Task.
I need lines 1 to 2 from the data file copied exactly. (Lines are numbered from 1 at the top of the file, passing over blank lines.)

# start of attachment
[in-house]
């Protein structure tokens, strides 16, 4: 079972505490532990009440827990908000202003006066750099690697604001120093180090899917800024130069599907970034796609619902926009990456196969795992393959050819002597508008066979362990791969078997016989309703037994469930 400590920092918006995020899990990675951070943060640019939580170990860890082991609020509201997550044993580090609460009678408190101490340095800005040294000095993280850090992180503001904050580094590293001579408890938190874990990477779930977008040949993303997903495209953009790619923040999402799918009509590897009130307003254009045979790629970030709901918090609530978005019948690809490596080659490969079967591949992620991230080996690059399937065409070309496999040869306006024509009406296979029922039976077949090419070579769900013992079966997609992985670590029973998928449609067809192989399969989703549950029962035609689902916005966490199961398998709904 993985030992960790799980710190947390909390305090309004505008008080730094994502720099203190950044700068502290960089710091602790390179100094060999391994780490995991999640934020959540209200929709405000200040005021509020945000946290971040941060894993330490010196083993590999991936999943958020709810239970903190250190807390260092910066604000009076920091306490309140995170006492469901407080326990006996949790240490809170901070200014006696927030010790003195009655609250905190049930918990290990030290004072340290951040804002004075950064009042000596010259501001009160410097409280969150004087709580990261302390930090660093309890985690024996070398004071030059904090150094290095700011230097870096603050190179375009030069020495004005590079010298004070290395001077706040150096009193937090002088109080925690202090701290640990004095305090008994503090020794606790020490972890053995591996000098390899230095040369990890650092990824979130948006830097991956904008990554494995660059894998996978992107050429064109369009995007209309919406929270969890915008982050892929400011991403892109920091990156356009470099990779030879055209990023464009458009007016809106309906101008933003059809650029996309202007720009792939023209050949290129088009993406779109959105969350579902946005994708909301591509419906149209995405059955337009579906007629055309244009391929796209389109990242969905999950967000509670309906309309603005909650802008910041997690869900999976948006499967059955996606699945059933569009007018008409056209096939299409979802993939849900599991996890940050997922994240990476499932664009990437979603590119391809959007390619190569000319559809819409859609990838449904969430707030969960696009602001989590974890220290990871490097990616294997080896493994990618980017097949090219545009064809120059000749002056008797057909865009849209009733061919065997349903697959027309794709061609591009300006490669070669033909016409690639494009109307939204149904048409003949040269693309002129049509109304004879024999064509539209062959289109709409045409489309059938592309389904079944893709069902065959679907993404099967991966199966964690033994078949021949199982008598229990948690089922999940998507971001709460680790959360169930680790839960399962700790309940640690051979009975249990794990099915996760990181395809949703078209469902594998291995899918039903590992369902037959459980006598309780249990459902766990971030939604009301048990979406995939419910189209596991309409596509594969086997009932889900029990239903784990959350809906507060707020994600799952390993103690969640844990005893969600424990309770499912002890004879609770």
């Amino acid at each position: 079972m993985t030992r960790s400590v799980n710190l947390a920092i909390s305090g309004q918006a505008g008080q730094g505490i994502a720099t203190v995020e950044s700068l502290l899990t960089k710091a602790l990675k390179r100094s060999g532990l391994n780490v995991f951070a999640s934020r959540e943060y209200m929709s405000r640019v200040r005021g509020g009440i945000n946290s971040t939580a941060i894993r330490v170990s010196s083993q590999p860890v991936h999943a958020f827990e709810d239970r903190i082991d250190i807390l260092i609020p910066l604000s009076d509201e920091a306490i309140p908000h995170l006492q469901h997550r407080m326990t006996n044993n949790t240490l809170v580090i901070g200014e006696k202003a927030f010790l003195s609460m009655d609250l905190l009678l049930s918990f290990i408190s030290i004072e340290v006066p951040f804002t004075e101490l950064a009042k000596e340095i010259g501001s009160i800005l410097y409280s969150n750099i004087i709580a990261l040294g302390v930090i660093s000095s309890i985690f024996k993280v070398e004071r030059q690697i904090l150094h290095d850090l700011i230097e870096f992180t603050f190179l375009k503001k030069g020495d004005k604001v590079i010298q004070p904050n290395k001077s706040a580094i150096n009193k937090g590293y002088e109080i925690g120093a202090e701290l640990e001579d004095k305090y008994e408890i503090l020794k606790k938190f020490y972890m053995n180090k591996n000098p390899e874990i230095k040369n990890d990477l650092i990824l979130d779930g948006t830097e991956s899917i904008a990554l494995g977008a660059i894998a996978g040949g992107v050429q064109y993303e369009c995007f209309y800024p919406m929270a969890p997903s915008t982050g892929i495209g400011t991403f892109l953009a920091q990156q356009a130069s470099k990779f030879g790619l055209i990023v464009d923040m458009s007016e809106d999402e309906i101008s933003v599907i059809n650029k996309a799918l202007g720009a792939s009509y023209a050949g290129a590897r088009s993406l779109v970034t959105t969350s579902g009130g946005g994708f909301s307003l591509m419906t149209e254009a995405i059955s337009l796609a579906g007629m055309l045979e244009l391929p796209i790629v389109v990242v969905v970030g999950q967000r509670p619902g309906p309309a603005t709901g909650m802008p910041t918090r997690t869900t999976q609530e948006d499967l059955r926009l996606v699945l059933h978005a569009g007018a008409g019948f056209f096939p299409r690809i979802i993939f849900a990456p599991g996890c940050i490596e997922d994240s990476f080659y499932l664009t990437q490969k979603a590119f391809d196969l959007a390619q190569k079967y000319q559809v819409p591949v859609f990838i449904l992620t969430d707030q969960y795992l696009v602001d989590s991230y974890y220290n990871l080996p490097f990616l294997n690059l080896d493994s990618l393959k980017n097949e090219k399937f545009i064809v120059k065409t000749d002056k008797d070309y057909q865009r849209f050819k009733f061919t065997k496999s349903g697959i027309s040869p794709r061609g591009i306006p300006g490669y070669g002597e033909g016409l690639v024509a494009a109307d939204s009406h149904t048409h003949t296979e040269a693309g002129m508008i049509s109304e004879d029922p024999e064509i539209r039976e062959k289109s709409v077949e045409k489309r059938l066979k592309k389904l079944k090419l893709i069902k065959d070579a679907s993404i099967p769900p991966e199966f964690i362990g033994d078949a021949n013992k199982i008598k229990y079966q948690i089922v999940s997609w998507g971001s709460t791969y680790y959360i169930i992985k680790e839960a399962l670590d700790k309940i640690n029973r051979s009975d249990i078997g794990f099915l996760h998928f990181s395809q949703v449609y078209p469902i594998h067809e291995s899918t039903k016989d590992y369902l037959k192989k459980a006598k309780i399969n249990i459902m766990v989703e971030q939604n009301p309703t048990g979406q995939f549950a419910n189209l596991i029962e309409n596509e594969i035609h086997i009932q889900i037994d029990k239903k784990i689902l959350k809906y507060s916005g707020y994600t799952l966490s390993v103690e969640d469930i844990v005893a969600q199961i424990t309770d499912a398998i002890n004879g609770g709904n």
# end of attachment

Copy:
[in-house]
């Protein structure tokens, strides 16, 4: 079972505490532990009440827990908000202003006066750099690697604001120093180090899917800024130069599907970034796609619902926009990456196969795992393959050819002597508008066979362990791969078997016989309703037994469930 400590920092918006995020899990990675951070943060640019939580170990860890082991609020509201997550044993580090609460009678408190101490340095800005040294000095993280850090992180503001904050580094590293001579408890938190874990990477779930977008040949993303997903495209953009790619923040999402799918009509590897009130307003254009045979790629970030709901918090609530978005019948690809490596080659490969079967591949992620991230080996690059399937065409070309496999040869306006024509009406296979029922039976077949090419070579769900013992079966997609992985670590029973998928449609067809192989399969989703549950029962035609689902916005966490199961398998709904 993985030992960790799980710190947390909390305090309004505008008080730094994502720099203190950044700068502290960089710091602790390179100094060999391994780490995991999640934020959540209200929709405000200040005021509020945000946290971040941060894993330490010196083993590999991936999943958020709810239970903190250190807390260092910066604000009076920091306490309140995170006492469901407080326990006996949790240490809170901070200014006696927030010790003195009655609250905190049930918990290990030290004072340290951040804002004075950064009042000596010259501001009160410097409280969150004087709580990261302390930090660093309890985690024996070398004071030059904090150094290095700011230097870096603050190179375009030069020495004005590079010298004070290395001077706040150096009193937090002088109080925690202090701290640990004095305090008994503090020794606790020490972890053995591996000098390899230095040369990890650092990824979130948006830097991956904008990554494995660059894998996978992107050429064109369009995007209309919406929270969890915008982050892929400011991403892109920091990156356009470099990779030879055209990023464009458009007016809106309906101008933003059809650029996309202007720009792939023209050949290129088009993406779109959105969350579902946005994708909301591509419906149209995405059955337009579906007629055309244009391929796209389109990242969905999950967000509670309906309309603005909650802008910041997690869900999976948006499967059955996606699945059933569009007018008409056209096939299409979802993939849900599991996890940050997922994240990476499932664009990437979603590119391809959007390619190569000319559809819409859609990838449904969430707030969960696009602001989590974890220290990871490097990616294997080896493994990618980017097949090219545009064809120059000749002056008797057909865009849209009733061919065997349903697959027309794709061609591009300006490669070669033909016409690639494009109307939204149904048409003949040269693309002129049509109304004879024999064509539209062959289109709409045409489309059938592309389904079944893709069902065959679907993404099967991966199966964690033994078949021949199982008598229990948690089922999940998507971001709460680790959360169930680790839960399962700790309940640690051979009975249990794990099915996760990181395809949703078209469902594998291995899918039903590992369902037959459980006598309780249990459902766990971030939604009301048990979406995939419910189209596991309409596509594969086997009932889900029990239903784990959350809906507060707020994600799952390993103690969640844990005893969600424990309770499912002890004879609770």